4. Content of clinical entries include, at minimum:

  • Date of service
  • Provider name and title
  • Chief complaint or nature of visit, with appropriate history
  • Objective clinical findings
  • Diagnosis, assessment or impression
  • Treatment plan documentation
  • A history of serious suicide attempt(s), dangerousness to others, or major alcohol/other drug (AOD) problem(s) are documented in the Clinical Comment section with the following codes, with reference to the date of a CAPS note that describes the problem:
    • History of serious suicide attempt(s) or dangerousness to others: “Hx (see x/x/xx note)
    • Major AOD problem(s): “Rx (see x/x/xx note)
  • Therapies administered or recommended with discussion of necessity, risks, and alternatives as appropriate

 5. Initial assessment/first follow-up notes will include:

  • Relevant history including- history of present illness, history of past psychiatric, medical and substance use problems, brief family history, academic/employment history
  • Mental status examination
  • Risk of harm to self or others
  • Known or potential addictive behaviors and substance abuse
  • Client self-understanding, motivation, and decision-making
  • Diagnosis, assessment, or diagnostic impression
  • Plan, including any medications prescribed.

6. A new first follow-up should be completed if it has been more than one year since the last visit. At the clinician’s discretion, a firwt follow-up note may be added to the chart when a student sees a new provider, or if there has been a significant lapse of time or change of condition since the last visit.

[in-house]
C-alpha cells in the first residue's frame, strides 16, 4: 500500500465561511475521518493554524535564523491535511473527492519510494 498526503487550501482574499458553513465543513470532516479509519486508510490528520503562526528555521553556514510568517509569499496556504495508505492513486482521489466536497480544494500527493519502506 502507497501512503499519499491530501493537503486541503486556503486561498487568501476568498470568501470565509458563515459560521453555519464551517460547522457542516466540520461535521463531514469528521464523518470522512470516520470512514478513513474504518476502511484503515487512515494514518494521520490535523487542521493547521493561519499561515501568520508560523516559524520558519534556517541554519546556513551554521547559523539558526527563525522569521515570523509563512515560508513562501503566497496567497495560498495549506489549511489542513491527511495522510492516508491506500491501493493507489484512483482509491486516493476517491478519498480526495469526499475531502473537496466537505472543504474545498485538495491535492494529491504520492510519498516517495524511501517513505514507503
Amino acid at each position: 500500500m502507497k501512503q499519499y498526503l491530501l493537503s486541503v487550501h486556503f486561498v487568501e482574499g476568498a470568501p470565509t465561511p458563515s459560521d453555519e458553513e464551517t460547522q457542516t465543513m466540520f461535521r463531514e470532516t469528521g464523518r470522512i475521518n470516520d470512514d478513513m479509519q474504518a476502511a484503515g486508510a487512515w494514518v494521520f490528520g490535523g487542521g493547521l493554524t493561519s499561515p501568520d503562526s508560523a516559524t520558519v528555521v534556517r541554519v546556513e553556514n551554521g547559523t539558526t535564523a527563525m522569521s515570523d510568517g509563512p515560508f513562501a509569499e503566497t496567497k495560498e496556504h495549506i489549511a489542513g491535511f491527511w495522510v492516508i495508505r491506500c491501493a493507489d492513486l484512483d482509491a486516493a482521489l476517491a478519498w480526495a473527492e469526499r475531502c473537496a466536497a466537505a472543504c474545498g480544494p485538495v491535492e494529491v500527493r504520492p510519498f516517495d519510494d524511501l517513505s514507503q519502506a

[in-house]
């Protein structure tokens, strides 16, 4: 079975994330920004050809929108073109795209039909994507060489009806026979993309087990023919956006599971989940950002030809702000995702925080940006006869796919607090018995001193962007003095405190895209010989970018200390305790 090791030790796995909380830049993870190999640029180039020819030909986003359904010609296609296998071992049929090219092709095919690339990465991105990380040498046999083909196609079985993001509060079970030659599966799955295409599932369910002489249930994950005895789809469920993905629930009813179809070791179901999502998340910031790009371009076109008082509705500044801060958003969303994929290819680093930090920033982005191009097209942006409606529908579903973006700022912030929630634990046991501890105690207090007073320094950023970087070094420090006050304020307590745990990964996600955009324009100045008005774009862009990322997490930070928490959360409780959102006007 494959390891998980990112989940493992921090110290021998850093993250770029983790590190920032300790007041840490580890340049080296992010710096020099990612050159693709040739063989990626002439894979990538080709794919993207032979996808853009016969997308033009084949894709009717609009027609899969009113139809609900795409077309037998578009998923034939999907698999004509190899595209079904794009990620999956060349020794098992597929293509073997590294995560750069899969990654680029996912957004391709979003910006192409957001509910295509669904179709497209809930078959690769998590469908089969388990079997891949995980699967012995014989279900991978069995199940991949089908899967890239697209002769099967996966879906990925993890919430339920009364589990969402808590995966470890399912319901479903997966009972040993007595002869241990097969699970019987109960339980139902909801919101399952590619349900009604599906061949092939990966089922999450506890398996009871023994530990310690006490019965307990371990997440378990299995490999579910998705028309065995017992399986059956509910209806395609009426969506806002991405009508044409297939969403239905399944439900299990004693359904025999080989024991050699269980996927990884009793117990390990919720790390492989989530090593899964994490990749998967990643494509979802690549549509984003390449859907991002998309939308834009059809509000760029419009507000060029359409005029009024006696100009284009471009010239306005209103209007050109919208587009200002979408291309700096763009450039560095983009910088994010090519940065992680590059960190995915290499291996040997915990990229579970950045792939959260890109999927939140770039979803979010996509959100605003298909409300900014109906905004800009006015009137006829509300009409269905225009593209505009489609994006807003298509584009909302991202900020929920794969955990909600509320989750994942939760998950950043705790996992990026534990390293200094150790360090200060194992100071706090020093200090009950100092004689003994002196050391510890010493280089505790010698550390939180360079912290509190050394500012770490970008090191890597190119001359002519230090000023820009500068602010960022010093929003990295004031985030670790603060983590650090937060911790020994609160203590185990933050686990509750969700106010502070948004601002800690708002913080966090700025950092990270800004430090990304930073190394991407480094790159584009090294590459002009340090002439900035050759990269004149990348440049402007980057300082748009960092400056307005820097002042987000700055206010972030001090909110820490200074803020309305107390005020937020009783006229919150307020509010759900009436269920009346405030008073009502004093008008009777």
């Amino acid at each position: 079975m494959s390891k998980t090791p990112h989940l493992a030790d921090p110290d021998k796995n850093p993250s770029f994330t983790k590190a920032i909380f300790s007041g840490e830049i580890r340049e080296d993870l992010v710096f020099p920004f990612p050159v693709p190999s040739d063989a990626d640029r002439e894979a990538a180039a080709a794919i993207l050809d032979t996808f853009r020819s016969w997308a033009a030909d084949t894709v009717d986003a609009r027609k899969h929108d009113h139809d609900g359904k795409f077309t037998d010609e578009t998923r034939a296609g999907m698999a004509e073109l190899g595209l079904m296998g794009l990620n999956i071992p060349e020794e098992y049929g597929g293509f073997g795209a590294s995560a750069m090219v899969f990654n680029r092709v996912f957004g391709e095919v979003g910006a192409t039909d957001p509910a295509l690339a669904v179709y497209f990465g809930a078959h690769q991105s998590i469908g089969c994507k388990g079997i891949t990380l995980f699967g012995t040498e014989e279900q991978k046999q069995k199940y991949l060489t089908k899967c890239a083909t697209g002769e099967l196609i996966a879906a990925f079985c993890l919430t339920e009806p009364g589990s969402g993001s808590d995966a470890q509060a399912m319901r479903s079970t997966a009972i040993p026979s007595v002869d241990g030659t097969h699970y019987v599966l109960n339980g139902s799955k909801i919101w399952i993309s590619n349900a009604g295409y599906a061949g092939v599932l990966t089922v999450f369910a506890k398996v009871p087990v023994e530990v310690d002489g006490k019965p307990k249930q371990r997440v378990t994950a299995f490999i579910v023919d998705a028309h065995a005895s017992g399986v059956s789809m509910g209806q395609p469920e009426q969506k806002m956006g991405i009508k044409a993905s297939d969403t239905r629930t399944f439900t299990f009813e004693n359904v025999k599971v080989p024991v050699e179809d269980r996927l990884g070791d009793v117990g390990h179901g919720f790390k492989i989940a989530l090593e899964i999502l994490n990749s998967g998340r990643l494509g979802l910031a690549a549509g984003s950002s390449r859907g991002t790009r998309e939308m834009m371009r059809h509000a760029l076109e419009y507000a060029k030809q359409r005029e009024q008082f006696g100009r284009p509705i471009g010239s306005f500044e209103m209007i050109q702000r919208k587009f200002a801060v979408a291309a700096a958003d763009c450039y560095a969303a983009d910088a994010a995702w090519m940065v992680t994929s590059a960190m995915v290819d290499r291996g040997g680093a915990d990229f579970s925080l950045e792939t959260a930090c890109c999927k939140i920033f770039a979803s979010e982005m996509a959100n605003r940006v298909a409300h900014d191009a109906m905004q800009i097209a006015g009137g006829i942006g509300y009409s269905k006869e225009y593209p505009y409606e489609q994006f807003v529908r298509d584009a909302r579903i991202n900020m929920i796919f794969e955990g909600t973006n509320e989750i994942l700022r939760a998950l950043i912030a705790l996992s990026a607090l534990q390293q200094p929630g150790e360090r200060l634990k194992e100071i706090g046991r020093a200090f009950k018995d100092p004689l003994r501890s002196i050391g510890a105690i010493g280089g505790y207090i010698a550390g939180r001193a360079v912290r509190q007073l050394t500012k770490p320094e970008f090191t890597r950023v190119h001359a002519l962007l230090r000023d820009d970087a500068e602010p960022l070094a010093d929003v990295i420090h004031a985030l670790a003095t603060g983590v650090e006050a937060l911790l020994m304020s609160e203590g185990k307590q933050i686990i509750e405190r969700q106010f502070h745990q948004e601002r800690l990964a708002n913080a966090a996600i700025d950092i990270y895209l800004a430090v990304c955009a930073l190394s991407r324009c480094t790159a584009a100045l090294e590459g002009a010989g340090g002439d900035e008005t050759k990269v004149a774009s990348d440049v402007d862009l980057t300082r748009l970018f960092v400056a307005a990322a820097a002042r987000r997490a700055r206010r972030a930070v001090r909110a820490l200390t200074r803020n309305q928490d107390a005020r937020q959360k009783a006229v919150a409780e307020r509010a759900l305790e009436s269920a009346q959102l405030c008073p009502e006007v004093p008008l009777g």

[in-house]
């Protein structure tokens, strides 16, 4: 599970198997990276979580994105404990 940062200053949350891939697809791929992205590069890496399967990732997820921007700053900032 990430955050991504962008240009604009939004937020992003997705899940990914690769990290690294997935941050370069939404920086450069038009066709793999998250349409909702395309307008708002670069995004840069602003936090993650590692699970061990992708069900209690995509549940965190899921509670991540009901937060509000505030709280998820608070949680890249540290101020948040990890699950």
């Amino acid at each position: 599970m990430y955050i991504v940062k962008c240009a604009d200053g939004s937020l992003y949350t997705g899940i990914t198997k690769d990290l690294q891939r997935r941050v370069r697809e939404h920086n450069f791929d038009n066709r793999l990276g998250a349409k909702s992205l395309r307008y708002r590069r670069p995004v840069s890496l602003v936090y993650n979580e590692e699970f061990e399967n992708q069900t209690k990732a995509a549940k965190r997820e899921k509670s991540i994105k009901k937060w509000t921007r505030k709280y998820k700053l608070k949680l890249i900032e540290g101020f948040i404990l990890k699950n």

7. Termination of services will occur under the following circumstances:

  • Mutual agreement between provider and student
  • Student referred for off-campus treatment
  • No further contact is received from the student after outreach

8. Termination will be documented in the student’s EHR and will include:

Dates of service, diagnosis or diagnostic impression, level of risk at last contact, treatment administered, number of sessions, change in symptoms, disposition, and any final revisions to the Clinical Comment entries made by CAPS.

A clinical record can be terminated when the treatment is completed or at the end of the academic year at the discretion of the clinician.  Cases are terminated when students leave the university, treatment is completed, treatment is transferred to a provider off-campus, or are no longer eligible for services through CAPS.

Written terminations are done for individual therapy.  For group, a summary can be provided in the last group documentation.   If only an intake was conducted, a case management note for termination is sufficient.

Formal terminations are not required for psychiatric services as they are open-ended and students often start and stop treatment.  Psychiatric staff can choose to complete a termination form.

9. Telephone contact with a patient is clearly identified as such in the medical record and content of the call is noted in the EHR, with appropriate clinician signature.

10. Documentation errors are corrected using addendums to the note unless the documentation was entered into the wrong patient's chart in which case follow the Medical Records Standards policy & procedure: XI. Corrections and Amendments to Records